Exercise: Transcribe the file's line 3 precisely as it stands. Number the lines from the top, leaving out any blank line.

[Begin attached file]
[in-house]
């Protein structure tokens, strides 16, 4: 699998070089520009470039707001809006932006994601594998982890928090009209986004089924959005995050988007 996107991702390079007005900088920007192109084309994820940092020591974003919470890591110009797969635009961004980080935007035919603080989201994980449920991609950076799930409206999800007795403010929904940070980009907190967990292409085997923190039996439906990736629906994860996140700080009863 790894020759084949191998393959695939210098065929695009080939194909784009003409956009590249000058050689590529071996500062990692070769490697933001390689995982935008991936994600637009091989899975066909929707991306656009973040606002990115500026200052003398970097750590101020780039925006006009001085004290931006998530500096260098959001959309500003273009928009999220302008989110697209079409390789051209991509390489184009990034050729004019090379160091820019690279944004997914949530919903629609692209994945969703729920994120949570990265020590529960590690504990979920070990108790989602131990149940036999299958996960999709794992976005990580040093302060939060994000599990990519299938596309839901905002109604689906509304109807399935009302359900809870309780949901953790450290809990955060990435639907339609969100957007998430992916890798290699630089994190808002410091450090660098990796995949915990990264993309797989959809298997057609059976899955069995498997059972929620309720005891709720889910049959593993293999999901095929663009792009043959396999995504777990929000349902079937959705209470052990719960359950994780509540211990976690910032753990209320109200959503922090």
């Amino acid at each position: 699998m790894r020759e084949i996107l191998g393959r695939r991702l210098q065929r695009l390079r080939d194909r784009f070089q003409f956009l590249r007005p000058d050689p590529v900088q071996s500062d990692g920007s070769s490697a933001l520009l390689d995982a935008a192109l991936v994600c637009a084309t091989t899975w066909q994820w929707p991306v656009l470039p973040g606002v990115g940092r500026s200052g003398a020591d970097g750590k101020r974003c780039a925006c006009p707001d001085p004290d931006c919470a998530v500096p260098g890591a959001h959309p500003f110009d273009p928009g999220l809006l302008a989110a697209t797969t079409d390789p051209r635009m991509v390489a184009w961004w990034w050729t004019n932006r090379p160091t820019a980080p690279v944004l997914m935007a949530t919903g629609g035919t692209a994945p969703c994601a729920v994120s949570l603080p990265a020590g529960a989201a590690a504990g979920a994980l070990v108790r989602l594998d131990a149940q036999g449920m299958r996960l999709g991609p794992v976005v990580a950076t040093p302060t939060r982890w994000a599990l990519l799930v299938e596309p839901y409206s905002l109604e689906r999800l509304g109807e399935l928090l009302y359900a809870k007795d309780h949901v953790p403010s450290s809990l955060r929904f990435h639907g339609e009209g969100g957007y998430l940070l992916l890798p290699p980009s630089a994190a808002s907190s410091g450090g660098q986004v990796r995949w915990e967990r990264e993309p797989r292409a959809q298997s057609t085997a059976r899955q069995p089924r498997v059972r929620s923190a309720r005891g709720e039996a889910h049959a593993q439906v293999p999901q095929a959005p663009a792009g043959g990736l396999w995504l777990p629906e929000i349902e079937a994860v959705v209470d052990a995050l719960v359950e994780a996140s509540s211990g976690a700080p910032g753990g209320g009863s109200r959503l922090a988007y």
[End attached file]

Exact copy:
């Amino acid at each position: 699998m790894r020759e084949i996107l191998g393959r695939r991702l210098q065929r695009l390079r080939d194909r784009f070089q003409f956009l590249r007005p000058d050689p590529v900088q071996s500062d990692g920007s070769s490697a933001l520009l390689d995982a935008a192109l991936v994600c637009a084309t091989t899975w066909q994820w929707p991306v656009l470039p973040g606002v990115g940092r500026s200052g003398a020591d970097g750590k101020r974003c780039a925006c006009p707001d001085p004290d931006c919470a998530v500096p260098g890591a959001h959309p500003f110009d273009p928009g999220l809006l302008a989110a697209t797969t079409d390789p051209r635009m991509v390489a184009w961004w990034w050729t004019n932006r090379p160091t820019a980080p690279v944004l997914m935007a949530t919903g629609g035919t692209a994945p969703c994601a729920v994120s949570l603080p990265a020590g529960a989201a590690a504990g979920a994980l070990v108790r989602l594998d131990a149940q036999g449920m299958r996960l999709g991609p794992v976005v990580a950076t040093p302060t939060r982890w994000a599990l990519l799930v299938e596309p839901y409206s905002l109604e689906r999800l509304g109807e399935l928090l009302y359900a809870k007795d309780h949901v953790p403010s450290s809990l955060r929904f990435h639907g339609e009209g969100g957007y998430l940070l992916l890798p290699p980009s630089a994190a808002s907190s410091g450090g660098q986004v990796r995949w915990e967990r990264e993309p797989r292409a959809q298997s057609t085997a059976r899955q069995p089924r498997v059972r929620s923190a309720r005891g709720e039996a889910h049959a593993q439906v293999p999901q095929a959005p663009a792009g043959g990736l396999w995504l777990p629906e929000i349902e079937a994860v959705v209470d052990a995050l719960v359950e994780a996140s509540s211990g976690a700080p910032g753990g209320g009863s109200r959503l922090a988007y």